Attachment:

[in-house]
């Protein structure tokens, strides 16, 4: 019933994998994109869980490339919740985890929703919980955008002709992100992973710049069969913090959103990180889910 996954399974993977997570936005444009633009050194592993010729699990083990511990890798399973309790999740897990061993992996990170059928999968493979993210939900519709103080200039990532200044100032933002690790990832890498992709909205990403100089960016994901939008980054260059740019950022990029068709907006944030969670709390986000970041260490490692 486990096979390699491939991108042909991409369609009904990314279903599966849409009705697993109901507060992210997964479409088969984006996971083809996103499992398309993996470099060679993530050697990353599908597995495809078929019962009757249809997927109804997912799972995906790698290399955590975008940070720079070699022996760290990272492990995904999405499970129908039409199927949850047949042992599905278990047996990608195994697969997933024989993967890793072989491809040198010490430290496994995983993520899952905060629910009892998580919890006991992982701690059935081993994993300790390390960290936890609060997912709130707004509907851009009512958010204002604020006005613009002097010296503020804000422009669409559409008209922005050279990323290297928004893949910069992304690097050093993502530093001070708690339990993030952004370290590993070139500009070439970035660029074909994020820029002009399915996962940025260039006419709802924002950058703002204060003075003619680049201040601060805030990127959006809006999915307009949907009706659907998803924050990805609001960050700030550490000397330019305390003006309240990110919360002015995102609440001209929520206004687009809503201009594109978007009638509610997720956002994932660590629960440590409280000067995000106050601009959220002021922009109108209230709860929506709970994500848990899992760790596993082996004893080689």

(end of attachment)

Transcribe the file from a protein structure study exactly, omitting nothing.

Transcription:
[in-house]
């Protein structure tokens, strides 16, 4: 019933994998994109869980490339919740985890929703919980955008002709992100992973710049069969913090959103990180889910 996954399974993977997570936005444009633009050194592993010729699990083990511990890798399973309790999740897990061993992996990170059928999968493979993210939900519709103080200039990532200044100032933002690790990832890498992709909205990403100089960016994901939008980054260059740019950022990029068709907006944030969670709390986000970041260490490692 486990096979390699491939991108042909991409369609009904990314279903599966849409009705697993109901507060992210997964479409088969984006996971083809996103499992398309993996470099060679993530050697990353599908597995495809078929019962009757249809997927109804997912799972995906790698290399955590975008940070720079070699022996760290990272492990995904999405499970129908039409199927949850047949042992599905278990047996990608195994697969997933024989993967890793072989491809040198010490430290496994995983993520899952905060629910009892998580919890006991992982701690059935081993994993300790390390960290936890609060997912709130707004509907851009009512958010204002604020006005613009002097010296503020804000422009669409559409008209922005050279990323290297928004893949910069992304690097050093993502530093001070708690339990993030952004370290590993070139500009070439970035660029074909994020820029002009399915996962940025260039006419709802924002950058703002204060003075003619680049201040601060805030990127959006809006999915307009949907009706659907998803924050990805609001960050700030550490000397330019305390003006309240990110919360002015995102609440001209929520206004687009809503201009594109978007009638509610997720956002994932660590629960440590409280000067995000106050601009959220002021922009109108209230709860929506709970994500848990899992760790596993082996004893080689």